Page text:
Archive for the ‘estoppel from administrative proceeding’ Category

Progressive Casualty Litigation Stayed Pending Outcome of Liberty Mutual CBMs

Wednesday, April 24th, 2013

Progressive Casualty Insurance Co. sued different insurance companies for patent infringement of 5 of its patents in 2010-2012 in the Northern District of Ohio.  (Cases 1:10CV01370 and 1:11CV00082 against Safeco; Case 1:12CV01068 against State Farm; and Case 1:12CV01070 against Hartford.)  One of the defendants is Safeco Insurance Company, which has Liberty Mutual as its parent.  In 2012 and 2013 Liberty Mutual filed ten covered business method patent review (CBM) petitions (two CBM petitions were filed per patent).  Eight of these ten petitions were instituted for trial and two petitions were denied, but each of the five patents has at least one CBM where trial was instituted by the PTAB.

Liberty Mutual and the remaining defendants moved to stay the litigation based on the CBMs instituted.  Progressive opposed the motion to stay.  The District Court heard oral arguments on April 11, 2013, and granted the motion stay on April 17, 2013.

The court used a four-factor test set forth in the AIA section pertaining to CBMs (AIA § 18(b)(1), P.L. 112-29, 125 Stat. 284, 331):

  • (1) whether a stay, or the denial thereof, will simplify the issues in question and streamline the trial;
  • (2) whether discovery is complete and whether a trial date has been set;
  • (3) whether a stay, or the denial thereof, would unduly prejudice the nonmoving party or present a clear tactical advantage for the moving party; and
  • (4) whether a stay, or the denial thereof, will reduce the burden of litigation on the parties and on the court.

It is interesting that the Liberty Mutual litigation was previously stayed pending the outcome of ex parte reexaminations, yet the Court found the benefits of inter partes covered business method review compelling enough to order another stay pending the outcome of the PTAB trials.  Some of these benefits observed by the Court include:

  • CBM proceedings are inter partes rather than ex parte, which allows Liberty mutual “a better platform to advocate its interests.”
  • CBM proceedings are “presided over by a panel of three administrative judges whom are required to have ‘competent legal knowledge and scientific ability,’ 35 U.S.C. § 6(a), as opposed to a single patent examiner.”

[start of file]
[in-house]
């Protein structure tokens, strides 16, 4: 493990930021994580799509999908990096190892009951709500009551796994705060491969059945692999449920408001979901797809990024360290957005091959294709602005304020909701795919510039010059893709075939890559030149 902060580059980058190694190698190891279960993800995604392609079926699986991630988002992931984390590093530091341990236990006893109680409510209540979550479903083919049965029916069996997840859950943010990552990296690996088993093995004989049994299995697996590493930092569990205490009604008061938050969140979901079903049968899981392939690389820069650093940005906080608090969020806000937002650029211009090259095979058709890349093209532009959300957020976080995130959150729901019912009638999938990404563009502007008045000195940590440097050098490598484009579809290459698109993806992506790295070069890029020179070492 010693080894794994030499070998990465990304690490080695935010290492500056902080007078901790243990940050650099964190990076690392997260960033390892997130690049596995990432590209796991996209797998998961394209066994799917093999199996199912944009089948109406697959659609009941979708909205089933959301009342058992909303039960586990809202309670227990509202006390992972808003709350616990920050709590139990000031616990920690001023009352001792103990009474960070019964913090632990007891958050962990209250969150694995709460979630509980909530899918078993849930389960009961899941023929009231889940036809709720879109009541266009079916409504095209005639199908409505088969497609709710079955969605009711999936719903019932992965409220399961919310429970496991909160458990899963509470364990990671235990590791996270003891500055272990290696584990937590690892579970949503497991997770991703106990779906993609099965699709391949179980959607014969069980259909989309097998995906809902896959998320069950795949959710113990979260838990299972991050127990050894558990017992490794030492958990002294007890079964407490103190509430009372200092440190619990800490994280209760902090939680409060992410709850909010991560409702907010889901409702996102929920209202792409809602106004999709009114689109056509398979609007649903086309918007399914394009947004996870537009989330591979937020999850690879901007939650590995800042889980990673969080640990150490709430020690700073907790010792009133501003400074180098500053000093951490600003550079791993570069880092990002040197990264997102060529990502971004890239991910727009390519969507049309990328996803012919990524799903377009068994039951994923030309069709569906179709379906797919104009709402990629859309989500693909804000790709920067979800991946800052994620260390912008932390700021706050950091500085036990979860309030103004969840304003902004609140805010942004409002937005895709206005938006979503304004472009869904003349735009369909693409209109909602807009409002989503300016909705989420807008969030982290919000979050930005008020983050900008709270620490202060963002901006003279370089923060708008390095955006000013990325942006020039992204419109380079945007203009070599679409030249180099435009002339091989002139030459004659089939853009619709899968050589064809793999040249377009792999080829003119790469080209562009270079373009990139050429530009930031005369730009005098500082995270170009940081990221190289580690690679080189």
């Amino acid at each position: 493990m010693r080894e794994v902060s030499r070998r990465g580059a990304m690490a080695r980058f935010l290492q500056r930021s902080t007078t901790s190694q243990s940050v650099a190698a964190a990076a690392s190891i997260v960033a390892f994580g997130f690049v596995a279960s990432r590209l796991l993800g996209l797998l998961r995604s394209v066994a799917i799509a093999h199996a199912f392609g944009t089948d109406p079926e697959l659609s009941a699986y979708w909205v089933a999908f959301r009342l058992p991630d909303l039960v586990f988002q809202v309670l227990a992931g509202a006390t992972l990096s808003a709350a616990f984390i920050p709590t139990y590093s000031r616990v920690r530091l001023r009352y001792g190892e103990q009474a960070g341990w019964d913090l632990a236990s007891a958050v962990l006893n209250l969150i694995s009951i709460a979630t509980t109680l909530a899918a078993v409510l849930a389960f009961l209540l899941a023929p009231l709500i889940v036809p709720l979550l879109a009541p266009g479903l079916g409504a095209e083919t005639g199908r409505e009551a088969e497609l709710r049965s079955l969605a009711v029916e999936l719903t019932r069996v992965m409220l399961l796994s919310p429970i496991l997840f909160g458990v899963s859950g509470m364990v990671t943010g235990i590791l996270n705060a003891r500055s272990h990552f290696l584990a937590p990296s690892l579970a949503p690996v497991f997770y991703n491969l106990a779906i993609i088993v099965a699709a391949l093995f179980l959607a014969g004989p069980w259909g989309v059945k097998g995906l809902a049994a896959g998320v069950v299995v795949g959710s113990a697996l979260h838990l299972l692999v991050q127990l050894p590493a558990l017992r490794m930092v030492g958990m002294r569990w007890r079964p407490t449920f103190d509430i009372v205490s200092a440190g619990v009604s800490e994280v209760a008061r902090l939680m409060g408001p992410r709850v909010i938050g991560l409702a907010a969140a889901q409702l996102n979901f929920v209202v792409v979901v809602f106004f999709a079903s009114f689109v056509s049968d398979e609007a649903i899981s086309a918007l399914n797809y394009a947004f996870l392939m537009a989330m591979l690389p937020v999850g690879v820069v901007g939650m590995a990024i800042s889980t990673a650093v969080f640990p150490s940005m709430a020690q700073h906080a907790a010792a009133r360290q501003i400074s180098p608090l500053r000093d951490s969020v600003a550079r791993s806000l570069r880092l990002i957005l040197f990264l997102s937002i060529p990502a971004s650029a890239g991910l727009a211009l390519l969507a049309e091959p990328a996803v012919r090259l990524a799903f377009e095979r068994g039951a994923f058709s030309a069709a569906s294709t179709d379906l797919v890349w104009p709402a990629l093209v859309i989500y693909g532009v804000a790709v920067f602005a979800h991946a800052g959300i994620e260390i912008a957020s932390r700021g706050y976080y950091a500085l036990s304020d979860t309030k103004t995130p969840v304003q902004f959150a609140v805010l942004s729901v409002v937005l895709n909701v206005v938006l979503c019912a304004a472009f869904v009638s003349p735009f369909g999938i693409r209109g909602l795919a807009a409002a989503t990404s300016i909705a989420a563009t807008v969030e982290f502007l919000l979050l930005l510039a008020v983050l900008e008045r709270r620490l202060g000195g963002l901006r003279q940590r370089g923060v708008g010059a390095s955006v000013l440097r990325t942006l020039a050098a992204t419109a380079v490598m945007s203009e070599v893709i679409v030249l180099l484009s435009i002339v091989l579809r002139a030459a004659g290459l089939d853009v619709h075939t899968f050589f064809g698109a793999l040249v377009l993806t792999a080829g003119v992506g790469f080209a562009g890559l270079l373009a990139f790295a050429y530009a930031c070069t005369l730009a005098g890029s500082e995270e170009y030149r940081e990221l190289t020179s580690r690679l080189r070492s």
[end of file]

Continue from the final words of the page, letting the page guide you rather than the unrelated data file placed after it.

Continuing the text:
• To institute CBM review, the petitioner must show the claims are likely invalid, 35 U.S.C. § 324(a), which is more onerous than meeting the “substantial new question of patentability” standard required to initiate ex parte reexaminations.
  • The Court also found the short timeline of the CBM proceedings (to be completed within 18 months of institution of trial), to be attractive and likely to decide issues before the Court.

For further information the order for stay provides the details of the Court’s findings and has a detailed table attached at the last page showing the different CBMs and their status.

Patent Challenger Seeks PTAB Jurisdiction over “Involved” Pending Applications

Saturday, October 20th, 2012

The AIA provides new post-issuance proceedings to challenge issued patents.  But can these challenges be used to stop related pending patent prosecution dead in its tracks?  One recent inter partes review petition requests just that and time will tell whether the PTAB takes control of the related applications.

Chi Mei Innolux Corp. (CMI) filed a petition for inter partes review of U.S. Pat. No. 6,404,480 on October 19, 2012.  The ‘480 patent is owned by Semiconductor Energy Laboratory Co., Ltd. (SELC).  SELC sued CMI for patent infringement in a suit styled Semiconductor Energy Laboratory Co., Ltd. v. Chi Mei Innolux Corp., et al., SACV12-0021-JST (C.D. Cal.), filed on January 5, 2012.

The other patents-in-suit in the litigation are U.S. Patents 7,876,413; 7,697,102; 7,956,978; 8,068,204; and 7,923,311.  CMI has indicated that it will be filing petitions for inter partes review of these other patents-in-suit as well, and CMI hopes to have the resulting PTAB trials consolidated with the PTAB trial instituted for the present ‘480 inter partes review.

The family of patents and applications is shown in the following graphic:

 

Things get very interesting when CMI identifies the 12/257,514 and 12/257,521 applications as “involved applications” and requests a stay of prosecution of these involved applications:

37 C.F.R. 42.3 conveys exclusive jurisdiction to the PTAB over every involved application and patent during the proceeding, as the Board may order. See 35 U.S.C. 6 (b), as amended, 35 U.S.C. 326(c), and Public Law 112–29, section 18. The term “proceeding” is defined by 37 C.F.R. 42.2 as a trial or preliminary proceeding. Rule 42.2 also defines the term “preliminary proceeding” as beginning with the filing of an IPR petition. To this end, the PTAB now has jurisdiction over the following involved applications. [see graphic above]